October 30, 2017
In the wake of school violence, suicide and a host of other social problems that plague children and youth, teachers and school districts are hurdled with another challenge, equipping children with the socio-emotional skills to thrive in a democratic society and lead a productive life.
Social-emotional skills (SEL) support student growth and personal development; including relationship building, empathy and self-management strategies that not only develop children's ability to manage and regulate their behavior but research has also attributed to higher academic achievement, happiness, self-worth and pro-social behavior.
One such practice that can help nurture a child's social-emotional skills is Gratitude.
George Simmel coined it “the moral memory of mankind.” Gratitude encourages us to appreciate people, places and things but also repay them. It's why I pick up litter on the street and don't say nasty things when I am feeling angry. I know in my head that "this too shall pass" and "don't sweat the small stuff".
The importance of teaching gratitude is paramount. In a world where kids are constantly exposed to images, advertising, and world events that can rock their perception of what is meaningful, important and valued in our society we need to teach our kids how to show they care and are grateful.
1. First, define gratitude with your students and explicitly model and recognize ways that students demonstrate gratitude with each other.
Learning starts with understanding. Show a few TED talk videos that help students conceptualize gratitude from looking at life from another's perspective.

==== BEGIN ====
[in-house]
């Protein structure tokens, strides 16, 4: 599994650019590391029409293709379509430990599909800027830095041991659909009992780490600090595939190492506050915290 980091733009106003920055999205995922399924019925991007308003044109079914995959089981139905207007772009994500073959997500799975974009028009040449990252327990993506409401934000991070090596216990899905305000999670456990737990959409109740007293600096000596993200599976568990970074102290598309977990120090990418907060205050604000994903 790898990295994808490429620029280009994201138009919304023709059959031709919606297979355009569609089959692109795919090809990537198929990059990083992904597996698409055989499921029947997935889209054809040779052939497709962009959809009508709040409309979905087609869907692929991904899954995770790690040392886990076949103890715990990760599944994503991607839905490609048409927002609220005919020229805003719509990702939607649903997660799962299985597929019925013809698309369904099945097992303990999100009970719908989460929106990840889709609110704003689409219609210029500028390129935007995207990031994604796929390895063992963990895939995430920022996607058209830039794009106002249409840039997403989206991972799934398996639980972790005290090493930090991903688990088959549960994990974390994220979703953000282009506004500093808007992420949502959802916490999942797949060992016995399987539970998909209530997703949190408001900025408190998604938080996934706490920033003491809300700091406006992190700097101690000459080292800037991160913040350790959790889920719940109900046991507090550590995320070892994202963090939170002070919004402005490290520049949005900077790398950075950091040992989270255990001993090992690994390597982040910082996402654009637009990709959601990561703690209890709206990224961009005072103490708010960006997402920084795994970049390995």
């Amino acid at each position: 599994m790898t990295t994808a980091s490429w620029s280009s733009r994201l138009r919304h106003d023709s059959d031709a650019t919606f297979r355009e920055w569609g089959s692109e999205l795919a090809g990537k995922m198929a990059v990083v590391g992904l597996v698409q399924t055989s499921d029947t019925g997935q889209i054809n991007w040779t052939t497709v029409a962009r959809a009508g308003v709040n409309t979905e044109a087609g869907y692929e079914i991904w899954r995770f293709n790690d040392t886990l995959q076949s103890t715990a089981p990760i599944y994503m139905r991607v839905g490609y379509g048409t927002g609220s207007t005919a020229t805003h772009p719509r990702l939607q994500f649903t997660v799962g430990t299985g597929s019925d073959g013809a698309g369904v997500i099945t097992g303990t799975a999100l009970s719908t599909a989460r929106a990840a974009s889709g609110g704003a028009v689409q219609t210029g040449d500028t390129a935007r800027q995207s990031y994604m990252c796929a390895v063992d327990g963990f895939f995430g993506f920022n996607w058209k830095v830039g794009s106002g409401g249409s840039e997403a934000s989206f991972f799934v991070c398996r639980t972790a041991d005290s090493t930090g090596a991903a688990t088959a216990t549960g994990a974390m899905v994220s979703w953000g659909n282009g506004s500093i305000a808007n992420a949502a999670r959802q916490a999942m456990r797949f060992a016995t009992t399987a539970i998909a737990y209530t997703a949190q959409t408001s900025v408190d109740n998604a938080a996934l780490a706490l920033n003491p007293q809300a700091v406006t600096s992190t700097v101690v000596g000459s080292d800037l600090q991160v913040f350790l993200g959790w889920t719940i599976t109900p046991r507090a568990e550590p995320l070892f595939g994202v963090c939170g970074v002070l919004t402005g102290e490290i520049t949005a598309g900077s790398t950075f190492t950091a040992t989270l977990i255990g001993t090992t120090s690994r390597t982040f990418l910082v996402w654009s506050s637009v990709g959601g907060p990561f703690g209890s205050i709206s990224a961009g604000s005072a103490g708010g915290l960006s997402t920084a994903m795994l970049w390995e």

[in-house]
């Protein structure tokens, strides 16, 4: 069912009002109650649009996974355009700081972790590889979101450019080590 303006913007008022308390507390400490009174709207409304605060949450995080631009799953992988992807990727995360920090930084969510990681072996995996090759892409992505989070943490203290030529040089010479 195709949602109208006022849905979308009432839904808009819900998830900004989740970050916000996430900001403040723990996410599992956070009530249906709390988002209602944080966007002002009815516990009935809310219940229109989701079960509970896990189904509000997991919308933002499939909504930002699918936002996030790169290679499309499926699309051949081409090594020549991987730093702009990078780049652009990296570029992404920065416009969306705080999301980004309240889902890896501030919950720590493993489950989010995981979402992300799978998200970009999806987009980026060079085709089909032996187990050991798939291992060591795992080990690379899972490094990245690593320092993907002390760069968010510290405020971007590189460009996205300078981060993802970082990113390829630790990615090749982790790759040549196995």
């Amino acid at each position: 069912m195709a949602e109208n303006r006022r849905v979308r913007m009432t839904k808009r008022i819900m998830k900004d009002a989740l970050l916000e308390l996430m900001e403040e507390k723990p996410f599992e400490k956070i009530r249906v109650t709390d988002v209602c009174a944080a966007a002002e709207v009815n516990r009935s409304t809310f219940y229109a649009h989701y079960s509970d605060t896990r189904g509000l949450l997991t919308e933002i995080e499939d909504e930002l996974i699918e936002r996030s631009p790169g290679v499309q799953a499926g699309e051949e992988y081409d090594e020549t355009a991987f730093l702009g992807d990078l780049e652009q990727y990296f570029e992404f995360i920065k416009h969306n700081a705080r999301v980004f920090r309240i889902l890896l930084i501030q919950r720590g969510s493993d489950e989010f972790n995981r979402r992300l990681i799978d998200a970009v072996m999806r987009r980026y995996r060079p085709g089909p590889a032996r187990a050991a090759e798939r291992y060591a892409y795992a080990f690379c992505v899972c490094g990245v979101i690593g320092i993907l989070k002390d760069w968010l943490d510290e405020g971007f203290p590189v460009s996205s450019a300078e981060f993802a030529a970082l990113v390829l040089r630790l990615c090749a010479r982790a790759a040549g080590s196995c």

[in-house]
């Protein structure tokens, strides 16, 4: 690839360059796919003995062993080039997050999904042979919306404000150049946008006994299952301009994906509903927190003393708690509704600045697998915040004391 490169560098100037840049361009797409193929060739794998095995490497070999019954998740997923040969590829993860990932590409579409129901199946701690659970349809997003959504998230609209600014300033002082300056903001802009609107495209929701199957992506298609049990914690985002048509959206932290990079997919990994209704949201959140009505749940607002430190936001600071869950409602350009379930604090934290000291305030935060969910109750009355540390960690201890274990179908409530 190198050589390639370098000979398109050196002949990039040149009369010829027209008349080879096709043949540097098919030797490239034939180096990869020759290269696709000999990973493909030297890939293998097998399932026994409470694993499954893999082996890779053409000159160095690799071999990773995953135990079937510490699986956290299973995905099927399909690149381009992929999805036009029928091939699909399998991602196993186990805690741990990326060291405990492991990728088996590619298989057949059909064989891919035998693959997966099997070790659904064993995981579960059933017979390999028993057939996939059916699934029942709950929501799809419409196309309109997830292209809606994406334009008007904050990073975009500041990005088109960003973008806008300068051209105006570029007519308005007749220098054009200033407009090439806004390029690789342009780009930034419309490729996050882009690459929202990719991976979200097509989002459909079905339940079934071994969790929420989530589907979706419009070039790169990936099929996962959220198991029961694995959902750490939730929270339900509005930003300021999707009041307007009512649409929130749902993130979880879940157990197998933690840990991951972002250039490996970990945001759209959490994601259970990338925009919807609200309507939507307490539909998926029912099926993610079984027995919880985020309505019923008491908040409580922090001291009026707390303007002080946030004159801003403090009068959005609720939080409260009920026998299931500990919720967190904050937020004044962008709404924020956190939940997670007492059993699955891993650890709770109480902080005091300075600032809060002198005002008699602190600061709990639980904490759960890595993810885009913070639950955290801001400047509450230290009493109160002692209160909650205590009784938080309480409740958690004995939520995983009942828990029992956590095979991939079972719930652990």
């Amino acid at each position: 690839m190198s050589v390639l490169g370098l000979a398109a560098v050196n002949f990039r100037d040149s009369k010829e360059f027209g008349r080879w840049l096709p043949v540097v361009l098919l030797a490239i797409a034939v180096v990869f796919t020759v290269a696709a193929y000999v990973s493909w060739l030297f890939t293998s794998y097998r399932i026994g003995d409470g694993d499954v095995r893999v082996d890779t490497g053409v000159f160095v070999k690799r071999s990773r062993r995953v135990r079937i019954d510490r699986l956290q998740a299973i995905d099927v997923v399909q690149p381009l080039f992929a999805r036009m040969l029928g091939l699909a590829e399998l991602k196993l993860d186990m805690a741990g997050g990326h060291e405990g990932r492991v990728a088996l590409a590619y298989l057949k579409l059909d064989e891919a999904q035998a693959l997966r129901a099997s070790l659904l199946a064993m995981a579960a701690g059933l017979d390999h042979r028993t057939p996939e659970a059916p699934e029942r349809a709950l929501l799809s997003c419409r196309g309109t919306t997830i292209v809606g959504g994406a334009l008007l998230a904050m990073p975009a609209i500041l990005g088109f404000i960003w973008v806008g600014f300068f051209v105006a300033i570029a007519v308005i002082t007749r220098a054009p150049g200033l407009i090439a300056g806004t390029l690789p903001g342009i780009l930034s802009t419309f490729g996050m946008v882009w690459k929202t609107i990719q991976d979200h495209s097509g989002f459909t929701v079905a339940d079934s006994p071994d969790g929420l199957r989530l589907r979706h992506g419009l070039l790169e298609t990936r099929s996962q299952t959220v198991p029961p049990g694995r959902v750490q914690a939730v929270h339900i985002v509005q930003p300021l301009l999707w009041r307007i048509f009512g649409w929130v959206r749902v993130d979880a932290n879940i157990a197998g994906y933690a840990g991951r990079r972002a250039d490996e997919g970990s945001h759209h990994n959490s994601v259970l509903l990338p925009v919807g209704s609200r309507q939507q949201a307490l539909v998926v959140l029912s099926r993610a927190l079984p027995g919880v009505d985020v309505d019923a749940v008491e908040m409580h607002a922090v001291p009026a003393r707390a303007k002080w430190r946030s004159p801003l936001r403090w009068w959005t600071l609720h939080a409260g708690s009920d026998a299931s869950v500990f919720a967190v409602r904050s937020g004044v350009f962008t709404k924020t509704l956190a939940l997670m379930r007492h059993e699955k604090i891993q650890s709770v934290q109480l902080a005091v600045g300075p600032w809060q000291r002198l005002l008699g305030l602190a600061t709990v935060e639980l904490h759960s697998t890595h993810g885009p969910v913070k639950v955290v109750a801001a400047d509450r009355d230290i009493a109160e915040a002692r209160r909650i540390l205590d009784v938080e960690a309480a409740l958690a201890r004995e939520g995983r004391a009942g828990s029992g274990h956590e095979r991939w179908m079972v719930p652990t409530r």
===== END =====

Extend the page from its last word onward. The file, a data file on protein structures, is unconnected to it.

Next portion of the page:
Older kids will appreciate hearing other's perspective and how they overcome adversity. Muniba Mazari overcame incredible obstacles in her life and students can learn from her experience and perspective.
2. Next, develop a mindset of appreciation in your classroom.
Start the day with a positive affirmation (see the glass as half full and not half empty). Use positive affirmations as journal prompts to respond and reflect on what they will do to make a difference in their life and others.
3. Provide opportunities for students to show gratitude to peers in their class and school.
I love the book "Have you Filled your bucket today" to teach younger children how to understand empathy and feelings. Older kids can engage in blogs to show gratitude to each other by providing compliments through blog post comments.
4. Model and set high expectations for gratitude.
It's vital for teachers to insist on politeness and respect as part of the classroom culture. One quick classroom management routine is to greet students at the door and say "thank you for coming to class today to learn" at the end of the period stand at the door and have the students shake your hand and say "thank you for teaching." Tickets out the door can also be used to give gratitude.
5. Integrate gratitude in all aspects of curriculum.
I am a strong believer that SEL should not be a stand-alone by-product of your classroom curriculum but integrated as authentic activities and projects. For example, in an earlier post on building on life experiences, students surveyed peers about what they did over the holiday break. As an extension they can write a thank you note to a family or friend that made this event so special.
6. Find a silver lining in all that you do.
The sooner children realize life is filled with high's and low's they are more likely to develop what Dweck defined as a "growth mindset" and view bad experiences as areas for growth, rather than adopting a fixed mindset that believes experiences represent who they are and what they are capable of.
What other ways do you incorporate an "attitude of gratitude" in your classroom? Share your experience with us as we seek to develop gratitude in the work that we do as teachers and leaders in education.
This guest post was originally published on www.TeacherPrepTech.com. For more upcoming articles on Social Emotional Learning, follow her blog!
Dr. Patricia Dickenson has taught grades K-9 she currently works with pre-service teacher candidates. She has three school aged children and loves to create curriculum.